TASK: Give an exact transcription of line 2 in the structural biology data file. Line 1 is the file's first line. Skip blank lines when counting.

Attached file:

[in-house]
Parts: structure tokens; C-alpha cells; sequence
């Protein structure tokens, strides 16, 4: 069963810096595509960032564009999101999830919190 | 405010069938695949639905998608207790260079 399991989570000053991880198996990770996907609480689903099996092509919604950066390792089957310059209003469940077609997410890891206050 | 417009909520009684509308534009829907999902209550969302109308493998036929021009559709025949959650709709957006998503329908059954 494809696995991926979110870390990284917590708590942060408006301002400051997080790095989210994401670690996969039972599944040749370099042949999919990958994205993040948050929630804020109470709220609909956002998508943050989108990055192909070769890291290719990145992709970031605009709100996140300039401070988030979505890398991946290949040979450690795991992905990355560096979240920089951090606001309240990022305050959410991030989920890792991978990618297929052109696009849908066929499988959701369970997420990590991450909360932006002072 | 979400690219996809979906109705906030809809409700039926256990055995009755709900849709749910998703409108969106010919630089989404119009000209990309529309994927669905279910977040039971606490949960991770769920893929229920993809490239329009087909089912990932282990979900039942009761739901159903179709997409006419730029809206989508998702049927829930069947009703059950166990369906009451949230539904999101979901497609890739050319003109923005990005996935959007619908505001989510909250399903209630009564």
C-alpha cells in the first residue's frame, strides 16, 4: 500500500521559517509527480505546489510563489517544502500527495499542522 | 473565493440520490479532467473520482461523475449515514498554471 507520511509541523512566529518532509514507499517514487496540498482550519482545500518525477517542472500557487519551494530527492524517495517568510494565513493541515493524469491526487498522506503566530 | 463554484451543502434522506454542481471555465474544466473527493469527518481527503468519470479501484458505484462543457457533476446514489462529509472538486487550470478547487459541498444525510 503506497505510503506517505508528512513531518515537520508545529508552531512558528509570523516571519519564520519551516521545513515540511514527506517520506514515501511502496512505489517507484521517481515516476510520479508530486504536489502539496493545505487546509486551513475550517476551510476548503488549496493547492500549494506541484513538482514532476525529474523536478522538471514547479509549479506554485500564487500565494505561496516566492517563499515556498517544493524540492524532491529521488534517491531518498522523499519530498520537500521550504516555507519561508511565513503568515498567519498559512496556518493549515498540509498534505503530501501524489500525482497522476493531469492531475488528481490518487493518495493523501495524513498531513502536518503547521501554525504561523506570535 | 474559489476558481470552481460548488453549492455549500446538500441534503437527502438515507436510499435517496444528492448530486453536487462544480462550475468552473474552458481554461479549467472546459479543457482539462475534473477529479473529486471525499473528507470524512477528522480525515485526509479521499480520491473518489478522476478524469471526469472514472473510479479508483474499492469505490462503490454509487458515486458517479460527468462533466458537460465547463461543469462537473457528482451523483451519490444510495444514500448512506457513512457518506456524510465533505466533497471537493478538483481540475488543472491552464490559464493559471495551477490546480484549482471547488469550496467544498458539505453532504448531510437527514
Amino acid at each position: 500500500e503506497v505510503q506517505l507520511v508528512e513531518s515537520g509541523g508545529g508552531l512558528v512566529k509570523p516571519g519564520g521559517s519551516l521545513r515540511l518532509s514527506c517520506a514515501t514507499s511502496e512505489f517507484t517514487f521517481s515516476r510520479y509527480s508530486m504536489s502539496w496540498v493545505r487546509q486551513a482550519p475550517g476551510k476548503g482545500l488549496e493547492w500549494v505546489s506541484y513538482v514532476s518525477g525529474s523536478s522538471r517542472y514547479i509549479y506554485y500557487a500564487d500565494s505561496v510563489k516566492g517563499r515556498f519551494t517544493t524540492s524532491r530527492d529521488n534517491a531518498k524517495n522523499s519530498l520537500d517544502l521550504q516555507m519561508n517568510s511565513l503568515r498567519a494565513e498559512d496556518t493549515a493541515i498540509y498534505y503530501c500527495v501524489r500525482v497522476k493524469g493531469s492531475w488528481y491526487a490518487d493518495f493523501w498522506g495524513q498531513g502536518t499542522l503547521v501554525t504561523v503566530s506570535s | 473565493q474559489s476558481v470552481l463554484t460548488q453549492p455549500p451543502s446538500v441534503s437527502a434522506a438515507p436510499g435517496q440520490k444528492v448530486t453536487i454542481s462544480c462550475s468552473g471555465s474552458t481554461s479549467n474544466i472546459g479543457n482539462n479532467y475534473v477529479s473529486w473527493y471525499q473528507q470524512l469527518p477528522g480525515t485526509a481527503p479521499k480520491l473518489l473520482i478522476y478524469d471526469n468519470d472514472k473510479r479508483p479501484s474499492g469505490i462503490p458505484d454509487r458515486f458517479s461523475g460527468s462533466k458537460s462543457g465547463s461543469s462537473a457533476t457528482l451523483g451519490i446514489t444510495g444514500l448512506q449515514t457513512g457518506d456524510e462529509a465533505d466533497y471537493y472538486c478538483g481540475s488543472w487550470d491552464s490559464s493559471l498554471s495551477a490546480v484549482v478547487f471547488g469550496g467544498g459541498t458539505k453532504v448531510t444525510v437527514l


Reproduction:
Parts: structure tokens; C-alpha cells; sequence